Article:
Electrician and trader, Kang District, Nimroz, 2019

The growth of frontier boom towns comes with costs and trade-offs

The rapid expansion of these towns has been accompanied by considerable trade-offs for people living in the area and for the wider economy. Boom towns may be unruly and insecure places, where control of trade depends on access to the means of violence. In Nimroz, a new class of elites profiting from trade flows have gradually grown in power, associated with large-scale corruption, land seizures and rising inequality.

The wealthy people in Nimroz province are living in Zaranj city and the majority of these people are Jihadi commanders, government officials, landlords and drug traders.

Education manager, Kang District, Nimroz, 2019

The value of land in Zaranj city has risen as the city has been mapped and government officials who usurped land have sold it at high costs […] Drug traders and government officials involved in this business have also become wealthy but the poor people are getting poorer by the day.

Ex-militia commander, Zaranj City, Nimroz, 2019

While Nimroz has been a hub for the trafficking of drugs (into neighbouring Iran) cultivated in other southern Afghanistan provinces for decades, people-smuggling has grown in prominence over the last decade, attracting new types of smuggling networks from outside of the province.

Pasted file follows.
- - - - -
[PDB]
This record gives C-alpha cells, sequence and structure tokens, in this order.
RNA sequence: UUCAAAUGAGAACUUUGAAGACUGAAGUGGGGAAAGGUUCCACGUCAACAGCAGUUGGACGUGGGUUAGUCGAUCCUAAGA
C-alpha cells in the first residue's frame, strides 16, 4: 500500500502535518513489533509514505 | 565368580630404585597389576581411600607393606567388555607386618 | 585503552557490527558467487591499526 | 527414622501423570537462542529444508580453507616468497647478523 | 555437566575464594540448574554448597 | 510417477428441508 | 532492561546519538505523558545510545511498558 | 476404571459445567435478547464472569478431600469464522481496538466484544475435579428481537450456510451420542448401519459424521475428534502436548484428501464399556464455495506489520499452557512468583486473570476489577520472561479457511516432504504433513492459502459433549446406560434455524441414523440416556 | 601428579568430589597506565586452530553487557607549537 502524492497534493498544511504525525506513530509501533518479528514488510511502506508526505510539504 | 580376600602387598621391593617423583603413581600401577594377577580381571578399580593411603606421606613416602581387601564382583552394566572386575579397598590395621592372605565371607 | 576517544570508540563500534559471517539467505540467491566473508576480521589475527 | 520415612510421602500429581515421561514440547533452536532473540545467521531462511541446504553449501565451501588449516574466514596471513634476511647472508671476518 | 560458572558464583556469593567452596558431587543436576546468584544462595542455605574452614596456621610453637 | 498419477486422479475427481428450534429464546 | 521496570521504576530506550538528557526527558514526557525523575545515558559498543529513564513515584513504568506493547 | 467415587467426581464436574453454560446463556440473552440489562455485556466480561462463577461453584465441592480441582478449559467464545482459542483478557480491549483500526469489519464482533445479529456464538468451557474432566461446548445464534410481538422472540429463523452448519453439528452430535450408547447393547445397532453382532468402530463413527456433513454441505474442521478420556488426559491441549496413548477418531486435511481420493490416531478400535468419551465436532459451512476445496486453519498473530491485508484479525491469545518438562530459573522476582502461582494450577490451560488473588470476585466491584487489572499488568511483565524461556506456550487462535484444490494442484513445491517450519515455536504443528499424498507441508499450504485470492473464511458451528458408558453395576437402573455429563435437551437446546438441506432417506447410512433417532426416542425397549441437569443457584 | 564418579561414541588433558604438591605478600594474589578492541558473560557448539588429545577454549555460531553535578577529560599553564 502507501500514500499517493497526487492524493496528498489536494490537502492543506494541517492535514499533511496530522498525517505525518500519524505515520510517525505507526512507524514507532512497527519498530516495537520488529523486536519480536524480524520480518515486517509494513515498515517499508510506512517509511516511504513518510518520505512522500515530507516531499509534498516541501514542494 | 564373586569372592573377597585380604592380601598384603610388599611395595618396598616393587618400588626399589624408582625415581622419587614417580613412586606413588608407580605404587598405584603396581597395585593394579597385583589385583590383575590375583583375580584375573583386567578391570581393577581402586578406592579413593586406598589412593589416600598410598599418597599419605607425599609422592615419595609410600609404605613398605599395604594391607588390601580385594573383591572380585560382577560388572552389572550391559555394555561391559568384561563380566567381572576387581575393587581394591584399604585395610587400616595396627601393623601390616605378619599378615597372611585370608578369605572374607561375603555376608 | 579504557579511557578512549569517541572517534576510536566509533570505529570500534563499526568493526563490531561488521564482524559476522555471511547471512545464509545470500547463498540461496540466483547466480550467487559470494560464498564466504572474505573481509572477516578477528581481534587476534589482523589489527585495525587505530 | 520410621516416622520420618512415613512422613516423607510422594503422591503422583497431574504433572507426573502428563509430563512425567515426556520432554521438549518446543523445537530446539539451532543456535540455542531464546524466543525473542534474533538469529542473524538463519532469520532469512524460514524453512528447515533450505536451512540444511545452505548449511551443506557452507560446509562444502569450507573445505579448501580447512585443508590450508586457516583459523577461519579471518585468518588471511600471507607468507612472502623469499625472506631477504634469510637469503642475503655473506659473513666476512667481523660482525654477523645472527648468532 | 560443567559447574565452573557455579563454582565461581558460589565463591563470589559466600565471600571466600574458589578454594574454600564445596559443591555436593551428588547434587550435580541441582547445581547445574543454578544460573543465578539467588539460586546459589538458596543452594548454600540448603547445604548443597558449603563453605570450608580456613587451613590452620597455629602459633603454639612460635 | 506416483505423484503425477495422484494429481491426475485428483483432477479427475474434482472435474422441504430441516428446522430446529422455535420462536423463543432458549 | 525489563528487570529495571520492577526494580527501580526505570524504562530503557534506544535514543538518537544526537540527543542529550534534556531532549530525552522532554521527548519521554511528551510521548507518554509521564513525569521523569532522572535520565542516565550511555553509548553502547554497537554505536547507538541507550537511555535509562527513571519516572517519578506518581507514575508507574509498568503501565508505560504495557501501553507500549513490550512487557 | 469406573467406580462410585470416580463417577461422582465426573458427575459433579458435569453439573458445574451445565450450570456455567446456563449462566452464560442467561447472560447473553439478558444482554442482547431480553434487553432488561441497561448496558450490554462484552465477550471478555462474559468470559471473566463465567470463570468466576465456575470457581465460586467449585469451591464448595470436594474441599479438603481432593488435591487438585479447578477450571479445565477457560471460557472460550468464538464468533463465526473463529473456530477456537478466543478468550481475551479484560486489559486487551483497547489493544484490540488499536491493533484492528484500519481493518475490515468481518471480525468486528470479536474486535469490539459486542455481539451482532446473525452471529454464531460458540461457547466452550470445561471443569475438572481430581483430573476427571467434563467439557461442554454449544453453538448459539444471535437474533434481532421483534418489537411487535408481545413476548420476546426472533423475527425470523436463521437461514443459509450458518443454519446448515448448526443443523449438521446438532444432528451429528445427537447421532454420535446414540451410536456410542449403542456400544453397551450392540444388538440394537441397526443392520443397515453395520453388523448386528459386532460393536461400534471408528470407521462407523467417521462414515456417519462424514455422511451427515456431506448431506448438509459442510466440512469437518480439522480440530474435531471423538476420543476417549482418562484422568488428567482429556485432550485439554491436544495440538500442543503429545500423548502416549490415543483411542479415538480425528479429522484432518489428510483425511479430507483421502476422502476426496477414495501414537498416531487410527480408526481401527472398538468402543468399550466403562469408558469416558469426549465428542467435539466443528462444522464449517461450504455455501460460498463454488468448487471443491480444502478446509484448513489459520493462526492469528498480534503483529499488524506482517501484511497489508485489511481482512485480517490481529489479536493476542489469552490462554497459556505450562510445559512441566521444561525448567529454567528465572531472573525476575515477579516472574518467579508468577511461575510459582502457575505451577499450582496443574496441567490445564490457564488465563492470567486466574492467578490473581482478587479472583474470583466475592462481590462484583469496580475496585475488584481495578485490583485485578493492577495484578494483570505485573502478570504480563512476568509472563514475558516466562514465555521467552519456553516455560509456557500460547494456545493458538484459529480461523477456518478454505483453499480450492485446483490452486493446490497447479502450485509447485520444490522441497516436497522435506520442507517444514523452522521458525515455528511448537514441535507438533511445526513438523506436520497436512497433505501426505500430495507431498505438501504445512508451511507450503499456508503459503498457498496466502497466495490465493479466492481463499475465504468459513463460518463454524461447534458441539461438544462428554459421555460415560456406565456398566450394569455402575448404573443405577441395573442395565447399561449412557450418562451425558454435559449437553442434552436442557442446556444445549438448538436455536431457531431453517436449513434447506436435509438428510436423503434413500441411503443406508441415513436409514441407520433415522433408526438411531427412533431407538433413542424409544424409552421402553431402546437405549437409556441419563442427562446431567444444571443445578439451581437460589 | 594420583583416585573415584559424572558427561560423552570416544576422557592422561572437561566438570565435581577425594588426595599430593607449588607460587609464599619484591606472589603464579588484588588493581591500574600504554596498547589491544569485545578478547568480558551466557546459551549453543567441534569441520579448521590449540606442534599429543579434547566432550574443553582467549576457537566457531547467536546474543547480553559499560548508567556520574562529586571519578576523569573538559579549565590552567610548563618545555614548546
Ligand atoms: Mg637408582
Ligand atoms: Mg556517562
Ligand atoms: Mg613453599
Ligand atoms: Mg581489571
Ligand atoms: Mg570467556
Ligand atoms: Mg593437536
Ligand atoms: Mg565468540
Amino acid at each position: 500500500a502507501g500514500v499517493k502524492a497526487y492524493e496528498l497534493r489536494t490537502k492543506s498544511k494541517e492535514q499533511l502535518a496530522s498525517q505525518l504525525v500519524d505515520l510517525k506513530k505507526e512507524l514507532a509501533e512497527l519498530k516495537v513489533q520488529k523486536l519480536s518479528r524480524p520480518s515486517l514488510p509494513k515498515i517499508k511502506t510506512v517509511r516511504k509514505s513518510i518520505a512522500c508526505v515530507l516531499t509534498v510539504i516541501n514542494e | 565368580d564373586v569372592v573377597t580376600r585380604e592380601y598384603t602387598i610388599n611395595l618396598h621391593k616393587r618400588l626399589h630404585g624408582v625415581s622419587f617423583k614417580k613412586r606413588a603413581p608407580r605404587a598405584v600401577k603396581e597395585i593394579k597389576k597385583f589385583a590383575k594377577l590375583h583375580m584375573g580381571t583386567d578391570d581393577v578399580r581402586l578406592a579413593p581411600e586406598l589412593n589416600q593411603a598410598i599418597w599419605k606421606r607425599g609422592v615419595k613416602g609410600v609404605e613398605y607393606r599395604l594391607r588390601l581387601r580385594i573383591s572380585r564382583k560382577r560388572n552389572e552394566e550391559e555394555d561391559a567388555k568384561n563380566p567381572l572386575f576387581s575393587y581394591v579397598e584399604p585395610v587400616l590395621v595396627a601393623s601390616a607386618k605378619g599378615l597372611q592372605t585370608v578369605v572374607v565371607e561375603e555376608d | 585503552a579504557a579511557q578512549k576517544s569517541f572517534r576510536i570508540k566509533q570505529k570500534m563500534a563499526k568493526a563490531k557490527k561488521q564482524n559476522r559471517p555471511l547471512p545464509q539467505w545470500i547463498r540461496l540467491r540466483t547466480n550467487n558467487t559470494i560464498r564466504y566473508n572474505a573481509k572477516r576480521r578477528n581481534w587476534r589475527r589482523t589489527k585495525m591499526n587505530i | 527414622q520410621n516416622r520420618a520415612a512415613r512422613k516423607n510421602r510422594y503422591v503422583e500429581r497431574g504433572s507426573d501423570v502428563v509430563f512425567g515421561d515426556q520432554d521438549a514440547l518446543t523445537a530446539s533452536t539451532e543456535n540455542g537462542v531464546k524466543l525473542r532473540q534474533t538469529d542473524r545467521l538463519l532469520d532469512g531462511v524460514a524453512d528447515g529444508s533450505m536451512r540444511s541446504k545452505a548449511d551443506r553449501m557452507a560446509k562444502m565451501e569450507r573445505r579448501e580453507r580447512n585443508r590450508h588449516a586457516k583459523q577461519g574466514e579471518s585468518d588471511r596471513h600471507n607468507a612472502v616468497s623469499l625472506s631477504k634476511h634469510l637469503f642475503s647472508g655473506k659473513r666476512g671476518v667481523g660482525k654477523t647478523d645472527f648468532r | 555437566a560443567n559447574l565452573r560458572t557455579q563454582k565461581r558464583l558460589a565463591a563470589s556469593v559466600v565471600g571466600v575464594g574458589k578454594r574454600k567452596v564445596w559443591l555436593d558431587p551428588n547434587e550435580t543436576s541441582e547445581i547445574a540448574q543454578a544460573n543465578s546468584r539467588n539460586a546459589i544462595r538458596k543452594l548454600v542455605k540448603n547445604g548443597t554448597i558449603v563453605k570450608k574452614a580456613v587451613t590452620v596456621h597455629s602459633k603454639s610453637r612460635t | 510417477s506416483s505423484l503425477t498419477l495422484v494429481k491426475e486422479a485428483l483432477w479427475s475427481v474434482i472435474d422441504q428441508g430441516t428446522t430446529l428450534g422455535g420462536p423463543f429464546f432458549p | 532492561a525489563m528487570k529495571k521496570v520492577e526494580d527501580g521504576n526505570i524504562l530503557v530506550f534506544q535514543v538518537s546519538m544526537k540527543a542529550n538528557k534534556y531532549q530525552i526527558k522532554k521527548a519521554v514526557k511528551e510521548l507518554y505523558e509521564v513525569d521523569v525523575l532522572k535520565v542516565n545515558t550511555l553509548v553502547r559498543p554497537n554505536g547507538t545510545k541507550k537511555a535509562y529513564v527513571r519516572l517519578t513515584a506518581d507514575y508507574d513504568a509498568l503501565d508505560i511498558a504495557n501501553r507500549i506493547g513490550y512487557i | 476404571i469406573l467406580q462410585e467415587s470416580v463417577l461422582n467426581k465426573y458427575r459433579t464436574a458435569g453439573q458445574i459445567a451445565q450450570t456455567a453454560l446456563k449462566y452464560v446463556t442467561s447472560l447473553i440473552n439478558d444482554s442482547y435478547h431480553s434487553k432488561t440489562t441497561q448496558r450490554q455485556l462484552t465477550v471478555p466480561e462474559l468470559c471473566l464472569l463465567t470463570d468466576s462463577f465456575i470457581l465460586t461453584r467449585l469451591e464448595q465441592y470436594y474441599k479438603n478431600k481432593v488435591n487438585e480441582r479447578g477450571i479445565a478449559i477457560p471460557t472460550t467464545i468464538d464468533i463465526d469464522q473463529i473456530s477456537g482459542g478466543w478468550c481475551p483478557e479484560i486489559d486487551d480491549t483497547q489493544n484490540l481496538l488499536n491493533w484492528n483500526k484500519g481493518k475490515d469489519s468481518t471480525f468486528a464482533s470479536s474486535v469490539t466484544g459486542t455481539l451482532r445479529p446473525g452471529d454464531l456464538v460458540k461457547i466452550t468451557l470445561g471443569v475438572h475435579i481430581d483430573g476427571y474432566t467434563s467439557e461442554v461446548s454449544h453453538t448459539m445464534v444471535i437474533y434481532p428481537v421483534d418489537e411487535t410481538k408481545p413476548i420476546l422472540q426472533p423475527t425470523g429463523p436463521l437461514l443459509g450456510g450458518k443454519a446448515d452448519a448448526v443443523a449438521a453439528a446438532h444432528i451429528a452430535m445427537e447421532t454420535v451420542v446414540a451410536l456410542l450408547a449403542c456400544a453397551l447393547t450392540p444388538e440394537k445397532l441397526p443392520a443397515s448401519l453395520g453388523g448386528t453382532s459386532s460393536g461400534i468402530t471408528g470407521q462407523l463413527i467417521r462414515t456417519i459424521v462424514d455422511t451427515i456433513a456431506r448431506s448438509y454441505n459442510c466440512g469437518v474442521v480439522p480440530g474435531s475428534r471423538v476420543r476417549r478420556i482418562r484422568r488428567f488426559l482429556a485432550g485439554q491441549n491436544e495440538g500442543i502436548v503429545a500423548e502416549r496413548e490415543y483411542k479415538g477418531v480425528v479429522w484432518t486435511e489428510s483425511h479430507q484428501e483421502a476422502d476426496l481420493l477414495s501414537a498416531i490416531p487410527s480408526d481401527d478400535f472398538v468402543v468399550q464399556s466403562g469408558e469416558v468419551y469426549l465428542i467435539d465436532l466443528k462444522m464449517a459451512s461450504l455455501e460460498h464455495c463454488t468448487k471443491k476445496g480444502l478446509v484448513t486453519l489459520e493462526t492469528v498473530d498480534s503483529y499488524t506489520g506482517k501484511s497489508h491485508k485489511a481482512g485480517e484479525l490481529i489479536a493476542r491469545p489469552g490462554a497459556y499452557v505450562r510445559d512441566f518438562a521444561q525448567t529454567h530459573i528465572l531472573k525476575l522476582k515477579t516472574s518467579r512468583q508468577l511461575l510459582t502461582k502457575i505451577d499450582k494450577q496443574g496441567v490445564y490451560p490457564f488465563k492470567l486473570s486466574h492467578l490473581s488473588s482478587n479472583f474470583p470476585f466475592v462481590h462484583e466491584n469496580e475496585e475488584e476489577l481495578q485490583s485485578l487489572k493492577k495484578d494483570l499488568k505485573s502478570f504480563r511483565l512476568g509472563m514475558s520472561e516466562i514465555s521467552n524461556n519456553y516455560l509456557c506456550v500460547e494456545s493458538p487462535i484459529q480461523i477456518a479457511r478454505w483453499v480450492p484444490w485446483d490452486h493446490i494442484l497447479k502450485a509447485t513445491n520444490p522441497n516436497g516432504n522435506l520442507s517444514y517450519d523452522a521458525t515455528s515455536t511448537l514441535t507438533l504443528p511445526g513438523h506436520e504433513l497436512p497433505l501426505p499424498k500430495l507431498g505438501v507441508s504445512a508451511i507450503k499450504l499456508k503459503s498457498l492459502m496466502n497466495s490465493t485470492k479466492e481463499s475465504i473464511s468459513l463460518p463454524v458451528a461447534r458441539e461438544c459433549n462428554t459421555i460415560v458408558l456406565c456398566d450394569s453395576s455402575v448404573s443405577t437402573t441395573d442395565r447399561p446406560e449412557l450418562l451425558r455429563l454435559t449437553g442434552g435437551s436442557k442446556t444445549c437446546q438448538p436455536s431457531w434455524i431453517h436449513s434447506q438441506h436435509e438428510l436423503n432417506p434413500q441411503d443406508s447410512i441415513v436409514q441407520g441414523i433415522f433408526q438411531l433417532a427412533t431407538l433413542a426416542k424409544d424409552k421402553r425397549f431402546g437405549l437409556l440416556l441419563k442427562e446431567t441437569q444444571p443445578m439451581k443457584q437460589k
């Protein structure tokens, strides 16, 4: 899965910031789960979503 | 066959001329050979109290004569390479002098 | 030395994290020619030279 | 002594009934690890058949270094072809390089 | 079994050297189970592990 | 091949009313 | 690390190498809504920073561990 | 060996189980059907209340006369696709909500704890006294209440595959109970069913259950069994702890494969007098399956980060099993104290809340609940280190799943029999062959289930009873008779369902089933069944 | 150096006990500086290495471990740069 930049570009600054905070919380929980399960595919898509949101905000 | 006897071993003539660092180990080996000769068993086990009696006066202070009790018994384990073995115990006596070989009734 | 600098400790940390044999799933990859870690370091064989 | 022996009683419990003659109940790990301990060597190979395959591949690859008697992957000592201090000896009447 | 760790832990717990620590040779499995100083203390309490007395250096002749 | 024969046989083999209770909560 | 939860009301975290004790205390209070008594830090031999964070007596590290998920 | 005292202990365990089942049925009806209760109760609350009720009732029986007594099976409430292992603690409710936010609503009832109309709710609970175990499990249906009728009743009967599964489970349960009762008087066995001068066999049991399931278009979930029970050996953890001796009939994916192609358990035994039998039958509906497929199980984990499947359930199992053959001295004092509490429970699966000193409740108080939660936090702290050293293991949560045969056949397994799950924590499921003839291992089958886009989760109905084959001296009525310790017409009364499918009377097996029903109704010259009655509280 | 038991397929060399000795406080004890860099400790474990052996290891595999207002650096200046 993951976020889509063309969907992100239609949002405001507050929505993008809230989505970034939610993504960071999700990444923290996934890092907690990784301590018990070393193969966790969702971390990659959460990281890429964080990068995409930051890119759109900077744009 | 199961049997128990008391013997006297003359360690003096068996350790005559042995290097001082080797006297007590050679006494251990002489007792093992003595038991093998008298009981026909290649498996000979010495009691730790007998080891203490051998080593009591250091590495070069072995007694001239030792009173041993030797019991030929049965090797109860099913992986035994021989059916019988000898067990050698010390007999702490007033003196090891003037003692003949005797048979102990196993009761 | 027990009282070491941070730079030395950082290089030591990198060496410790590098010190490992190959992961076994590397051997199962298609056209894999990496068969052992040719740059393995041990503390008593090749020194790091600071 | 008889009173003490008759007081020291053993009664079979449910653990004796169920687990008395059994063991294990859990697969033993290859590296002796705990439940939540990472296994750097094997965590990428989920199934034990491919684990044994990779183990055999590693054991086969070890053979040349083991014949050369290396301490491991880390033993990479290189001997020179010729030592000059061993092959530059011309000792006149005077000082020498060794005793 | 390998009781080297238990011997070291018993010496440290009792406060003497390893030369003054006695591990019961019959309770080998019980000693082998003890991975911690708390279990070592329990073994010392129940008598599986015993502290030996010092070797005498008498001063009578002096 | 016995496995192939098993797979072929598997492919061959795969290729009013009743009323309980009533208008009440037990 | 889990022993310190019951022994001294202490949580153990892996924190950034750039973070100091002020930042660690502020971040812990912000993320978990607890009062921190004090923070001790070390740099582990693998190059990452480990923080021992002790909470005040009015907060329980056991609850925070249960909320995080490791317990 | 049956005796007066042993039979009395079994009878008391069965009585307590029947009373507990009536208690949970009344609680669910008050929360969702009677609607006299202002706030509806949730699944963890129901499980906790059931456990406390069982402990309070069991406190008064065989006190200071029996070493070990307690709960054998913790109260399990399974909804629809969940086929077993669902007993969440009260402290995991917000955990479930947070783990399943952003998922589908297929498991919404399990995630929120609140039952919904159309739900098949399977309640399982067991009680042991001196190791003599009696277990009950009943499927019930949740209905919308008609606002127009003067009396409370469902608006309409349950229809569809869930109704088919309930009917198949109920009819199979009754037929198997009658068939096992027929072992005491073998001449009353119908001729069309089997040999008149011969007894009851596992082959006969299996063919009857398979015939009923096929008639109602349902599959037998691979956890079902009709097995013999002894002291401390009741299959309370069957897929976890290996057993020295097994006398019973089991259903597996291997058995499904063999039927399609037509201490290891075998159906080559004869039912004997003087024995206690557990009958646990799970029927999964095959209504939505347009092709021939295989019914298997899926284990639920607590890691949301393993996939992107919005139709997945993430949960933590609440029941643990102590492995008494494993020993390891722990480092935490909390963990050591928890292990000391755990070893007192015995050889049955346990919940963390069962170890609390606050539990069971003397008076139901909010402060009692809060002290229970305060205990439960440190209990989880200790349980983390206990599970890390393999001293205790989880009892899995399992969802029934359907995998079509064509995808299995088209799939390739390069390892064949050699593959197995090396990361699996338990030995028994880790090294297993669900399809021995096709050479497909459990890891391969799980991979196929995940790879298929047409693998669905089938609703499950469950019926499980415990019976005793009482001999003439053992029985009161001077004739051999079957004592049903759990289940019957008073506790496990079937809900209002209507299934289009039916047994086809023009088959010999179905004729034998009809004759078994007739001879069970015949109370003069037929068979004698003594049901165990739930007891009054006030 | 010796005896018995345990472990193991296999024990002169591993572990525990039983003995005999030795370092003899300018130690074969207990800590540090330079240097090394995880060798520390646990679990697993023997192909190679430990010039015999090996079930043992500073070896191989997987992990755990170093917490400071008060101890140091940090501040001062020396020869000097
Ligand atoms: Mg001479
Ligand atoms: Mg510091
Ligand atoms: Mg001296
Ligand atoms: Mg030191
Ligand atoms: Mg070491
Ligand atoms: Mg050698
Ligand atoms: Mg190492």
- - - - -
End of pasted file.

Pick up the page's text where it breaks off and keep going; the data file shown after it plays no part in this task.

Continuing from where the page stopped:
In Nangarhar, Torkham has been a significant frontier town for decades, with its fortunes closely tied to the economy of neighbouring Peshawar. Trade has been the lifeblood of the local economy – boosting government revenues, providing a source of investment and supporting the livelihoods and welfare of the borderland population.

But the benefits are not equally distributed. Just as a small elite have gained from the trading boom in Nimroz, in Nangarhar a handful of well-positioned political players have profited from contracts linked to the military logistic pipeline supplying NATO forces that crosses through Torkham. Furthermore, small-scale licit and illicit trades are associated with high levels of violence, poor working conditions and exploitative working practices.

While the emergence of frontier boom towns may provide economic benefits to inhabitants, the wealth accumulated through trade is often transitory and ephemeral, with many elites investing profits in capital cities or outside of the country.